Re-blogging: this piece was first published at RightsInfo, as part of a series celebrating 20 years of the Human Rights Act. Original (with pictures) here: https://rightsinfo.org/the-human-rights-framework-offers-a-chance-for-ordinary-people-to-call-the-powerful-to-account/
In September 2003 I was subject to a stop and search by police while on my way to a demonstration against the DSEi arms fair in London’s Docklands. I was told I was being searched under Section 44 of the Terrorism Act and later Continue reading The Human Rights Framework Offers a Chance for Ordinary People to Call the Powerful to Account
First posted at Medium.
Oh no — I’ve just come across the phrase ‘digital immigrant’ in opposition to ‘digital native’. The implication is that those born into the internet age are naturals at navigating its byways and cultural mores. I don’t think the term ‘digital immigrant’ is supposed to bring the foul right-wing political discourses of migration into play — but even if you Continue reading You’re not digital natives, you’re settlers
(NB This is a re-post. First published on movements@manchester.)
Having recently discovered that Scopus offers some useful tools for analysing large sets of search results, I decided to try to use them to get an overview of social movement scholarship over the last four decades.
Continue reading Some Trends in Social Movement Scholarship over Four Decades
[NB Re-post. First published at movements@manchester.]
Parliamentary Affairs has just published an interesting public lecture by Matthew Flinders, along with responses by Jack Corbett and Ian Marsh. The lecture brings together a whole host of complaints that have been targeted at advanced liberal democracies in trying to understand nose-diving levels of trust in politicians and voter turnout among young citizens. It is a systematic and insightful piece that ultimately Continue reading Reflections on ‘The Problem with Democracy’
As the early UK elections results started to confirm last Thursday’s exit poll predictions of an SNP landslide and overall Conservative victory in the 2015 General Election, Peter Mandelson was asked what went wrong for labour. His answer was that it was squeezed by two nationalisms Continue reading Was it nationalism wot won it?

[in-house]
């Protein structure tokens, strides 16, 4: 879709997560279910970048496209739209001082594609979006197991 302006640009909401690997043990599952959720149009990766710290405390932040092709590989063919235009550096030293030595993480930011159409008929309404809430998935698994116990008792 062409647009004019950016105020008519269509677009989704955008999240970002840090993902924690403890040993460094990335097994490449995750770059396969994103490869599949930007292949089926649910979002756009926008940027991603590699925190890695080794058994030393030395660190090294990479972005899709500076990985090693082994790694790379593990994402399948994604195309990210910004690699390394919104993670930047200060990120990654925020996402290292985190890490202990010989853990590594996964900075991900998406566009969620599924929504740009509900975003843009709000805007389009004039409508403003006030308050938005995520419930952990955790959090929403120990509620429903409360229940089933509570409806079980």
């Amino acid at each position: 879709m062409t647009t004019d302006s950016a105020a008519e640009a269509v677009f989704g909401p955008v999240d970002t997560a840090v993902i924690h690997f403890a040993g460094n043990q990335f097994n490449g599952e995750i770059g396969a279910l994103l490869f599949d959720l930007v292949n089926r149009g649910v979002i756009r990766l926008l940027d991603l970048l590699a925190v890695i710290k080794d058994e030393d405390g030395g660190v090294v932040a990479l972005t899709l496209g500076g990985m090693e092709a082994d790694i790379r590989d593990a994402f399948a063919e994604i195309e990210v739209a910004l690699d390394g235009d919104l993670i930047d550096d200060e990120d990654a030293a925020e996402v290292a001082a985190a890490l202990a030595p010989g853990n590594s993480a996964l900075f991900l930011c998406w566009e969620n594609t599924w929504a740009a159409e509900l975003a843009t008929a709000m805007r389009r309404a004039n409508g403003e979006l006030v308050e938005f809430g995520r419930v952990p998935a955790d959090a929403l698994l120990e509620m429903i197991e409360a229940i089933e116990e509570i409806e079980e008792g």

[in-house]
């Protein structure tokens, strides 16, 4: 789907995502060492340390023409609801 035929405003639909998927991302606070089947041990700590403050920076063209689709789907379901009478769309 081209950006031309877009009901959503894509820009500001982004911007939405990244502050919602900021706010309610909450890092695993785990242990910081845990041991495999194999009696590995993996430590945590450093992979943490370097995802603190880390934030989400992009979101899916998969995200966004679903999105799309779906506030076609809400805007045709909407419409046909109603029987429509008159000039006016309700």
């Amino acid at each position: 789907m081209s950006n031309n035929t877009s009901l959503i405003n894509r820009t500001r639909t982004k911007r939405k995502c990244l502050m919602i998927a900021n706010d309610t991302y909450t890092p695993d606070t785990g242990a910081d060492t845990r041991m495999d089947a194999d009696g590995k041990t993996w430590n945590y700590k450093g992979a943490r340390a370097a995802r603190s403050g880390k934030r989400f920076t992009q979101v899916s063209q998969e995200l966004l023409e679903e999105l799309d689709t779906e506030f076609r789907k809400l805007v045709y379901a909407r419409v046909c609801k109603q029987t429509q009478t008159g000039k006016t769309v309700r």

(NB Re-post. First published at Discover Society.)
Among scholars of social movements there is presently a lively debate about the ethics of social research. While the topic of research ethics is rarely one that excites non-specialists (except when Facebook are involved in emotional manipulation experiments) the debate has some important ramifications. Continue reading Towards an Ethic of Public Sociology
‘Resilience’ has become a buzzword among a range of policy networks, wherein it serves as an ambition. People ought to become more resilient. The world is threatening: the economy, the climate and terrorism all figure as dangers against whose impacts we must resile. The fertile discourse of resilience spawns Continue reading Against resilience
Just spent the morning listening to a couple of folks who were labour activists in the 40s and 50s. Now wondering how we organise politically under the sociological conditions of late modernity. If the class structure isn’t there to support the traditional labour movement (in the same way), what can we build instead?
An important and tricky question, no doubt; in the following I may only succeeded in rewording it…
Continue reading Just who do you think we are?
Conservatives in power, vicious cuts applied to the welfare state while regressive taxes increase, police violence perpetrated against the poor against a background of declining legitimacy. Yes, the parallels between 2011 and 1981 are irresistibly suggestive of a political explanation for the British summer riots.
Continue reading Can I blame Apple for the British Riots?
The ConDems incessantly justify cut after cut with reference to Labour’s supposed welfare profligacy. So maybe its time to remind ourselves why the budget deficit has increased dramatically… Continue reading Reminder: the budget deficit was not caused by welfare spending
In Times of the Technoculture, my old boss Frank Webster argued that current info society trends in the capitalist economy are largely the logical extension of trends that have been around more or less since the birth of capitalism. Specifically, Continue reading The New Machine
Today’s protests will be mainly read as anger at the hike in student fees resulting from the government’s massive withdrawal of funding from higher education. Very important issues, to be sure. But the issue at stake is broader, even, than the debate over whether higher education is a public good. Refusal to pay for higher education is just one part of an ongoing, broad-ranging assualt on future generations by those currently in positions of power. Continue reading Students take aim at the ‘Never Had it So Good’ Generations